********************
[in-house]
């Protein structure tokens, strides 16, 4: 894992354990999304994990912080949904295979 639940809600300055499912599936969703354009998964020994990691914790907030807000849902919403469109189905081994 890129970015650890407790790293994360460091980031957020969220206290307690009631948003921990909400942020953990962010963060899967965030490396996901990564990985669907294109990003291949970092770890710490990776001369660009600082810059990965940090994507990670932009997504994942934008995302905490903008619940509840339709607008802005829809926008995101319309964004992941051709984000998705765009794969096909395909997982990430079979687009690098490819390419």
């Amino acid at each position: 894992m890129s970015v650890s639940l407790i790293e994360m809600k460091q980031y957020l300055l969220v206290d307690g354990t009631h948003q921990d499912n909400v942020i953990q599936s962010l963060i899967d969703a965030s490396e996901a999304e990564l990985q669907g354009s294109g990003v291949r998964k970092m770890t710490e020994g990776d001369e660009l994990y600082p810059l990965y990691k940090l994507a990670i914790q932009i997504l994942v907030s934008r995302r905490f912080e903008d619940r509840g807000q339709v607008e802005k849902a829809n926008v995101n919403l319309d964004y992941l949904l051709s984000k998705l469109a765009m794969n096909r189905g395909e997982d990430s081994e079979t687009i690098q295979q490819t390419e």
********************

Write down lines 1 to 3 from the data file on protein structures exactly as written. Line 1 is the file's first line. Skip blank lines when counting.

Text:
[in-house]
């Protein structure tokens, strides 16, 4: 894992354990999304994990912080949904295979 639940809600300055499912599936969703354009998964020994990691914790907030807000849902919403469109189905081994 890129970015650890407790790293994360460091980031957020969220206290307690009631948003921990909400942020953990962010963060899967965030490396996901990564990985669907294109990003291949970092770890710490990776001369660009600082810059990965940090994507990670932009997504994942934008995302905490903008619940509840339709607008802005829809926008995101319309964004992941051709984000998705765009794969096909395909997982990430079979687009690098490819390419």
């Amino acid at each position: 894992m890129s970015v650890s639940l407790i790293e994360m809600k460091q980031y957020l300055l969220v206290d307690g354990t009631h948003q921990d499912n909400v942020i953990q599936s962010l963060i899967d969703a965030s490396e996901a999304e990564l990985q669907g354009s294109g990003v291949r998964k970092m770890t710490e020994g990776d001369e660009l994990y600082p810059l990965y990691k940090l994507a990670i914790q932009i997504l994942v907030s934008r995302r905490f912080e903008d619940r509840g807000q339709v607008e802005k849902a829809n926008v995101n919403l319309d964004y992941l949904l051709s984000k998705l469109a765009m794969n096909r189905g395909e997982d990430s081994e079979t687009i690098q295979q490819t390419e």